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Harnessing the power of the tides

[Ryan Mulligan]
Ryan Mulligan, an Assistant Professor in Civil Engineering, will be presenting his work at the 4th Oxford Tidal Energy Workshop, being held at the University of Oxford on March 23-24. (University Communications)

Tapping the renewable energy found in the oceans’ tides is the focus of an upcoming conference at the University of Oxford and a Queen’s professor will be one of the presenters.

Ryan Mulligan, an Assistant Professor in Civil Engineering, will be presenting his work at the 4th Oxford Tidal Energy Workshop, including the latest data collected by one of his Master’s students during a research cruise in the Bay of Fundy, one of the greatest potential sources of tidal energy in the world.

As a coastal engineer and oceanographer, Dr. Mulligan’s research is focused on the large-scale effects that tidal current turbines would have on the underwater environment.

“If we put out an array of tidal current turbines in the ocean to generate sufficient energy to power a city, which in the present economy isn’t feasible but could be in the future, we need   several hundred  turbines, like a windfarm but under water,” Dr. Mulligan explains. “My research uses computer models to examine the changes in the water levels, the currents and the sediment transport that could occur due to tidal energy extraction in the Bay of Fundy specifically.”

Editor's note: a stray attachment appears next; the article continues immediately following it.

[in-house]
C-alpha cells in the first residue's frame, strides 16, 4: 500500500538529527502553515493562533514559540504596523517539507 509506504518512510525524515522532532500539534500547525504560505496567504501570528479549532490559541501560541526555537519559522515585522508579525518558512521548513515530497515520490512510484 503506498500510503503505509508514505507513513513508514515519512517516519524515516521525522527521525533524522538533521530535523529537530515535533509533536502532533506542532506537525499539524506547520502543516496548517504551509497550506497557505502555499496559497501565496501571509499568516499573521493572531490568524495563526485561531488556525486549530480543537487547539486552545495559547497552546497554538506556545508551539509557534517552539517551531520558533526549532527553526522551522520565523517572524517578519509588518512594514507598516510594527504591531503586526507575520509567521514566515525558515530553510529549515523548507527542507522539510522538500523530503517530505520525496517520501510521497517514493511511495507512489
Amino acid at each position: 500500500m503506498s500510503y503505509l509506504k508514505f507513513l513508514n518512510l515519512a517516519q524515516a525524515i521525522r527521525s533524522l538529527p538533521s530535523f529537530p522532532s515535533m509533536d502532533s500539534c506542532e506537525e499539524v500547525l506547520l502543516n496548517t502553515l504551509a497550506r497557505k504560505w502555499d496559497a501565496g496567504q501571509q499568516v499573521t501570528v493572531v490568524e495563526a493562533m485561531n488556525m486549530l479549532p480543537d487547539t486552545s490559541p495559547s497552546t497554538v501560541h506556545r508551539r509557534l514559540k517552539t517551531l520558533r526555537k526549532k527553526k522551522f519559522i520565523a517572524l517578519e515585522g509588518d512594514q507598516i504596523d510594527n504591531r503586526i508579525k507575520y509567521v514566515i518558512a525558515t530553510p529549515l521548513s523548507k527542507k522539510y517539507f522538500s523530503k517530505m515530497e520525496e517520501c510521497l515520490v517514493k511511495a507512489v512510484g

The data collected from the Bay of Fundy provides “validation against observation” for the modelling being done, he says.

The workshop also offers him a great opportunity to meet with others working in the field, particularly in the United Kingdom where the largest amount of research is being done.

“I know several people who will be there and read the work of others but I will get the chance to meet them, learn about tidal research at UK sites and get a better feel for how my research  fits into the global perspective,” he says. “Some researchers are doing similar work on basin-scale modelling  and the impacts on the marine environment, and others are investigating  turbulence  around the turbine blades and small-scale issues related to designing turbines, so there’s a large range of scales of fluid motion that are going to be discussed.”

Dr. Mulligan says he is honoured to be the only Canadian, and only North American, to present at the UK-focused research symposium that will bring together many of the leading researchers in the field.

Extracting energy from tidal currents is still in the early stages of research, Dr. Mulligan points out, but there are projects that are bringing harnessing the vast amounts of power closer to a reality.

The workshop will be held March 23-24 at University of Oxford.